In a recent case, African Export-Import Bank and Others v Shebah Exploration & Productions Co Ltd & Others  EWCA Civ 845, the Court of Appeal provided some clarity on when negotiation and amendment of “written standard terms of business” will preclude the application of the reasonableness requirement as laid out in section 3 of the Unfair Contract Terms Act (UCTA). Where one party deals on the other’s written standard terms of business, UCTA says that the other party can only exclude or restrict its liability to the extent that it is “reasonable” within the meaning of UCTA.
A syndicate of banks entered into a facility agreement with a Nigerian oil company which used a Loan Market Association (LMA) recommended form as the starting point for negotiation. The lenders advanced the agreed sums, but the borrowers subsequently defaulted on substantially all of their capital repayment obligations. The lenders started proceedings to recover the outstanding sums and applied for summary judgment. The borrowers argued that they had counterclaims against the lenders which they could set off against any outstanding sums. The lenders pointed to the “no set-off by the borrowers” clause in the facility agreement and sought summary judgment to recover the relevant sums. The borrowers then argued that this clause was part of the lenders’ standard written terms of business, and was only valid if it satisfied the section 11 UCTA reasonableness test.
The borrowers lost in the High Court. The judge held that there was no evidence that the lenders customarily used the LMA form or any other “standard” form. The facility agreement did not constitute “standard written terms of business”. It was noted that the LMA document was to provide a starting point for negotiation and, in this case, the facility agreement was negotiated and amended significantly, thereby taking it outside the scope of section 3 of UCTA.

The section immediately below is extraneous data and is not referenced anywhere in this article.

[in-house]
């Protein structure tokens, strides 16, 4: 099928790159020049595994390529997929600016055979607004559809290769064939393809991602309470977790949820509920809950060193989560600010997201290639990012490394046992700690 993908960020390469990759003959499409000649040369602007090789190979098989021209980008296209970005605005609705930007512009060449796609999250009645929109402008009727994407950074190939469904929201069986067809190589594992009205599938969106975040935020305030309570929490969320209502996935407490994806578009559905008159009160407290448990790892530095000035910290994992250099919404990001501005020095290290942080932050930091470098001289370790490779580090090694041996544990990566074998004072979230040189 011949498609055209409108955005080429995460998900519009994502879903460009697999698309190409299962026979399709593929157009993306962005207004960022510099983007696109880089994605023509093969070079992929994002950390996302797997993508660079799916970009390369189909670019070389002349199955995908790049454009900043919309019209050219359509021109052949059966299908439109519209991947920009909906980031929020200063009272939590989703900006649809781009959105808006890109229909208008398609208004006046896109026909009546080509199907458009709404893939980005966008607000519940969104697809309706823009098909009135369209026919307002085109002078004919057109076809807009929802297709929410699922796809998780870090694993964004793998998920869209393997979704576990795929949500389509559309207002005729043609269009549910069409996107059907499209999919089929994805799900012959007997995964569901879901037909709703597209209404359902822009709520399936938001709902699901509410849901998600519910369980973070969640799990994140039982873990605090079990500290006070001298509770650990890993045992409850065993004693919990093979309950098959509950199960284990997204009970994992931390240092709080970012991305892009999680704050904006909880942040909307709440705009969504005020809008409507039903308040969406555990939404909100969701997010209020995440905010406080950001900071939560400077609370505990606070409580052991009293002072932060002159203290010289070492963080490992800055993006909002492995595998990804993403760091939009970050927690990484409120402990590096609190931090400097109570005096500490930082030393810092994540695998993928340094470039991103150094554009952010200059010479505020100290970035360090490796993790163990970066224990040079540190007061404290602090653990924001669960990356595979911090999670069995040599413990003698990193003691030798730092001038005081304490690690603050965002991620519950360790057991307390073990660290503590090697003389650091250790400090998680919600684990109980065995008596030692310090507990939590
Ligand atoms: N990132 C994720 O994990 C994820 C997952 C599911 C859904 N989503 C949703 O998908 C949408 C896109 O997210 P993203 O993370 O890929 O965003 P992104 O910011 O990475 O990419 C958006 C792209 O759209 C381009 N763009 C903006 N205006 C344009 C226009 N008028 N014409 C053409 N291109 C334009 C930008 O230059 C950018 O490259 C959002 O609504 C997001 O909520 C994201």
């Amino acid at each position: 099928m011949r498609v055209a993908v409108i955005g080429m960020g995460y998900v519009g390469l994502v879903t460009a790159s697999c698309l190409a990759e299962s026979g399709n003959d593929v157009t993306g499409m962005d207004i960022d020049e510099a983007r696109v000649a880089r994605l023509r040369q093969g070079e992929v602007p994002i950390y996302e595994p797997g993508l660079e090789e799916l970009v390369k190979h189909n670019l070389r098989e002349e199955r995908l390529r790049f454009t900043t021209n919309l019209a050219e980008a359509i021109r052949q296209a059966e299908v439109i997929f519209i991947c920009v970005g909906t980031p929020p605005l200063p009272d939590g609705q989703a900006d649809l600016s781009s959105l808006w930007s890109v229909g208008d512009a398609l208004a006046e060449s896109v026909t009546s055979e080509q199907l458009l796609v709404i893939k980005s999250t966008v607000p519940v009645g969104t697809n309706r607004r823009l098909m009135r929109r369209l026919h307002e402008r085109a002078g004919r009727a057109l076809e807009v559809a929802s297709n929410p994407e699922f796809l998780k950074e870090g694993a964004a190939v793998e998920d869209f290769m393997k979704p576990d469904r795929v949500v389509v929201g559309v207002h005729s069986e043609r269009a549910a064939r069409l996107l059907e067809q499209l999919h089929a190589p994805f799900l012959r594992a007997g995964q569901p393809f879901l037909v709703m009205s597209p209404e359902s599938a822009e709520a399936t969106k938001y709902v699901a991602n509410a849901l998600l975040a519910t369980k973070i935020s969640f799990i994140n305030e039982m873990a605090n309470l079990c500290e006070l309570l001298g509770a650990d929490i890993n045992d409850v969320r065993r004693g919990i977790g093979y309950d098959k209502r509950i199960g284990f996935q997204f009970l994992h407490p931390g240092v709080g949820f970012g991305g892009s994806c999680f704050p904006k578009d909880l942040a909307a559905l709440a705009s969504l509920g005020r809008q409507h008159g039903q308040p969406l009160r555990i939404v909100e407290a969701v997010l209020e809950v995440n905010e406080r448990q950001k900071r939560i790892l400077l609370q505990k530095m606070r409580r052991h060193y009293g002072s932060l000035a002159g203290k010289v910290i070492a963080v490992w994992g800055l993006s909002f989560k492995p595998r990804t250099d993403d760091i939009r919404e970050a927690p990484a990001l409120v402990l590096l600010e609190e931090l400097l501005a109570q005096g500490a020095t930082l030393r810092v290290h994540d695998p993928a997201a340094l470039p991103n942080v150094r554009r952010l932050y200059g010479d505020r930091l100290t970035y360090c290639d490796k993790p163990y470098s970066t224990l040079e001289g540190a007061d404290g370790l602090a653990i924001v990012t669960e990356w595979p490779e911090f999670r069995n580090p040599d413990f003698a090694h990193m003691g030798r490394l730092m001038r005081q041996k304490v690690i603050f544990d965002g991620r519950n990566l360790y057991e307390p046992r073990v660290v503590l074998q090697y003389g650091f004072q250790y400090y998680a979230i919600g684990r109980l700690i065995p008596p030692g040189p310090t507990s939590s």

On appeal, the Court considered whether:
- the “no set-off” clause was part of the lenders’ standard written terms of business; and
- whether the borrowers had been dealing on those standard terms.
Re 1., for a term to be considered part of a party’s standard written terms of business it has to be shown that the other party habitually uses that term; only using it sometimes is not sufficient. That said, the court held that it is possible for terms prepared by a third party (e.g. the LMA) to form written standard terms. But in this particular case the LMA form was not used habitually by the lenders so the terms were not standard. Accordingly, and re 2., this meant that the borrowers and the lenders had not dealt on standard terms.
In any event, the Court of Appeal judges also concluded that because in this case the LMA form was negotiated and amended by the parties the terms could not be considered “standard”. UCTA did not apply. The Court rejected the argument that negotiation only had the effect of taking terms outside of the scope of UCTA if the negotiation was over the exclusion clause in question. But, interestingly, the court did note that in some cases negotiation and amendment of a contractual clause may mean that the clause in question could still be classed as a “standard term.” This will very much depend on the facts.
Jonathan Porteous, head of Stevens & Bolton’s banking and finance practice, comments:
“This case provides some comfort for lenders using LMA documents, especially where the parties are sophisticated and legally advised, and where the template recommended forms are heavily negotiated. In this situation, it is highly unlikely that lenders will fall foul of UCTA “reasonableness” arguments made by borrowers seeking to avoid their financial obligations. However, for lenders operating on standard terms, a note of caution: where a borrower has little or no ability to negotiate or amend your loan facility documentation, the UCTA reasonableness provisions may apply to any clauses excluding or limiting your liability in those finance documents.”